IceCaps come out flat and stay that way in rubber-match loss to Penguins
Published on May 3, 2012
Robin Short, The Telegram
To begin our story, one which we’ll dub ‘A Tale of Two Games’, we must first set the scene.
A snowy Wednesday evening. Inside Mile One Centre, drums are a beatin’. The crowd, most of which has bought into the whiteout thing, is jacked. A chorus of ‘Eddie’s better!’ rains down on the young Pasquale lad from Toronto, a shot at Wilkes-Barre/Scranton Penguins goaltender Brad Thiessen.
The IceCaps lead Round 2 of the Calder Cup playoffs by a game, and a big parade down Water St. is just around the corner.
And then the puck drops.
The St. John’s IceCaps skate like their Bauers need sharpening. Pucks roll off sticks. Passes are incomplete. Players fumble their way offside.
A frustrating, if not disappointing, 3-1 loss, especially following a 3-1 win over the Wilkes-Barre/Scranton Penguins not 24 hours earlier, a game that should have been 5-1 or even 6-1 had it not been for the work of Thiessen.
So what gives?
“I feel,” said IceCaps’ standup veteran Garth Murray, “that it’s been an ongoing trend throughout the playoffs that we win a game and then we’re not mentally ready to do what it takes to win the next game.
“And we’ve gotten lucky a few times with some good goaltending and with some timely goals. But it’s an issue we have to address or else it’s not going to go our way here.”
In the first round of the playoffs, the IceCaps won the series-opener against the Crunch in Syracuse by a 3-2 count. The next night, Syracuse came back 4-3. When the series shifted to St. John’s, the IceCaps registered a 5-1 decision, but needed overtime in Game 4 for a 4-3 win.
Tuesday night, the IceCaps appeared so utterly dominant at times. Wednesday, well, the winning goal, by Joey Mormina, came on a two-on-one play … while the Penguins were shorthanded.
St. John’s only goal, by Ben Maxwell, came via the power play. On the other six occasions when the IceCaps had the man advantage, they whiffed.
“It’s playoffs,” Murray said. “I don’t know what some guys are happy about. We win the first game of a series, but there are six more games to play. You can’t sit and pat yourself on the back.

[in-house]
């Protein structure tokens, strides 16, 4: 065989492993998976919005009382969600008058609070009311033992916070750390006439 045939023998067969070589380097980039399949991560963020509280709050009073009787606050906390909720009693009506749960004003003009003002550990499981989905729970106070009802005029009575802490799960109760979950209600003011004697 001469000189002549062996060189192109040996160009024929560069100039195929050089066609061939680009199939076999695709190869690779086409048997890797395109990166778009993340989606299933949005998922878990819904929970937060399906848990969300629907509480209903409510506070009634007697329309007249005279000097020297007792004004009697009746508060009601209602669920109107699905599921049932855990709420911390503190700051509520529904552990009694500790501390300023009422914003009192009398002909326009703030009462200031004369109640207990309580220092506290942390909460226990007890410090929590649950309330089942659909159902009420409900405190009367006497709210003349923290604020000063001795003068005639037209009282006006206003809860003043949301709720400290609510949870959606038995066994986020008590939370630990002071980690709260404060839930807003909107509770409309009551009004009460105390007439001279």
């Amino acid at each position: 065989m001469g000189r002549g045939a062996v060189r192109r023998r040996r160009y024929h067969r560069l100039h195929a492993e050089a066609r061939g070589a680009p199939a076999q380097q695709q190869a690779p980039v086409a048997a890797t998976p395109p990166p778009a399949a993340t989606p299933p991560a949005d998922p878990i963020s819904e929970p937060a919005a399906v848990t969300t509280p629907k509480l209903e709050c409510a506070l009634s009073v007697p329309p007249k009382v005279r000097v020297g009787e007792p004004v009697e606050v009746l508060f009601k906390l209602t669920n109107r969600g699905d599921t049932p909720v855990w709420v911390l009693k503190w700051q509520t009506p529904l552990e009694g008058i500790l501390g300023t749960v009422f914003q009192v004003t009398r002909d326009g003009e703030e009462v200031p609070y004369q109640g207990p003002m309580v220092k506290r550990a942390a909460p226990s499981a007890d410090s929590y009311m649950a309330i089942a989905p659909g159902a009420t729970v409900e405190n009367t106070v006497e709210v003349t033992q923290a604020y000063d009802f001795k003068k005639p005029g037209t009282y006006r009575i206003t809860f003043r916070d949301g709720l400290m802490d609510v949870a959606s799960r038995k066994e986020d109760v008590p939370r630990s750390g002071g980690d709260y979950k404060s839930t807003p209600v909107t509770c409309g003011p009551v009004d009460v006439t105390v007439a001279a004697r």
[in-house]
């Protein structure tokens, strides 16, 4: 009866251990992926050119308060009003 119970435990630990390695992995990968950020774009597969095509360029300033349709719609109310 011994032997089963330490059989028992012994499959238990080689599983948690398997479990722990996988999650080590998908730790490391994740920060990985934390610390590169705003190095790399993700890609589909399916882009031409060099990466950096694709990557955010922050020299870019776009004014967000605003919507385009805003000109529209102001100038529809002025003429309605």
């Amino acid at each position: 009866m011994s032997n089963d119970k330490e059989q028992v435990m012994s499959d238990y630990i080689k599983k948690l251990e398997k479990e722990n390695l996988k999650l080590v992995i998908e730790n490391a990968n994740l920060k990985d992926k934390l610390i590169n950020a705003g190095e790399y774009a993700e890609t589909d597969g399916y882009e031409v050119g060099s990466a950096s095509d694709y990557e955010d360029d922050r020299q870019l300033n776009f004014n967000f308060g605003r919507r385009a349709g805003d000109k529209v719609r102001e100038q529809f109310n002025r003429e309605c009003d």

“They’re a really good hockey team,” he said of the Penguins. “They had a tough travel day (getting to St. John’s), just came off a five-game series and they came in and we got the best of them. So yeah, they’re going to come back ready.
“So it’s a lot of guys fault in here not being ready to play.”
Hockey is an emotional game, and so it sometimes takes little to spark those emotions — a goal, a big save. A fight, in some instances. Or a big hit.
Murray delivered the big bodycheck last night, a crunching first-period blow to the Penguins’ Brian Gibbons with St. John’s trailing 1-0.
And while it appeared to energize Murray’s teammates and the crowd, the charge fizzled out.
“That was a momentary fix,” Murray said. “It gave us a chance, just as Squals (Pasquale) did with a lot of saves (35 in total).
“You know, we had a lot of opportunities to turn that game around tonight and it never happened. That’s coming from key guys and older guys and guys who should know better.
“This is playoff hockey and we have to decide right now to have a better attitude going into games.
“It’s just inexcusable this time of year.”
Those mapping the Calder Cup parade route downtown should remember these Penguins finished only a point behind the IceCaps in the standings, scored five fewer goals than St. John’s, and allowed one less goal.
Of course, the best-of-seven series is merely tied 1-1 as it heads back to Pennsylvania this weekend.
There’s still lots of hockey to be played. But if the IceCaps are to advance further down the post season path, efforts like the one we saw Wednesday will have to be few and far between.
Robin Short is The Telegram’s Sports Editor.
He can be reached by email at [email protected]